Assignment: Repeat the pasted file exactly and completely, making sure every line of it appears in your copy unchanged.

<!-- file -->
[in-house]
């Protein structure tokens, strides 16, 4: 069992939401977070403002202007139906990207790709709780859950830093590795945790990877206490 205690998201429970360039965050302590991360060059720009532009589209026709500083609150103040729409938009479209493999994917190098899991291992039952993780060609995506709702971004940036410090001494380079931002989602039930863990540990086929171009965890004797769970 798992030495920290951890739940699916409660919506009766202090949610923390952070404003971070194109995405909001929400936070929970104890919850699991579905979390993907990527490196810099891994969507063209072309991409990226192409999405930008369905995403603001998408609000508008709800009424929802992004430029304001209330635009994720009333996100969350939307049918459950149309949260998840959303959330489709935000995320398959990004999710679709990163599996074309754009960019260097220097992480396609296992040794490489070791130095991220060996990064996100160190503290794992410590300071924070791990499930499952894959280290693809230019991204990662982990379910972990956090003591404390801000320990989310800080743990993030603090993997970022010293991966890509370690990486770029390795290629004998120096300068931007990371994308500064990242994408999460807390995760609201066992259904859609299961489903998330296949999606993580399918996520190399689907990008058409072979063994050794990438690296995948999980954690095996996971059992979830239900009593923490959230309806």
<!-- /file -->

[in-house]
């Protein structure tokens, strides 16, 4: 069992939401977070403002202007139906990207790709709780859950830093590795945790990877206490 205690998201429970360039965050302590991360060059720009532009589209026709500083609150103040729409938009479209493999994917190098899991291992039952993780060609995506709702971004940036410090001494380079931002989602039930863990540990086929171009965890004797769970 798992030495920290951890739940699916409660919506009766202090949610923390952070404003971070194109995405909001929400936070929970104890919850699991579905979390993907990527490196810099891994969507063209072309991409990226192409999405930008369905995403603001998408609000508008709800009424929802992004430029304001209330635009994720009333996100969350939307049918459950149309949260998840959303959330489709935000995320398959990004999710679709990163599996074309754009960019260097220097992480396609296992040794490489070791130095991220060996990064996100160190503290794992410590300071924070791990499930499952894959280290693809230019991204990662982990379910972990956090003591404390801000320990989310800080743990993030603090993997970022010293991966890509370690990486770029390795290629004998120096300068931007990371994308500064990242994408999460807390995760609201066992259904859609299961489903998330296949999606993580399918996520190399689907990008058409072979063994050794990438690296995948999980954690095996996971059992979830239900009593923490959230309806």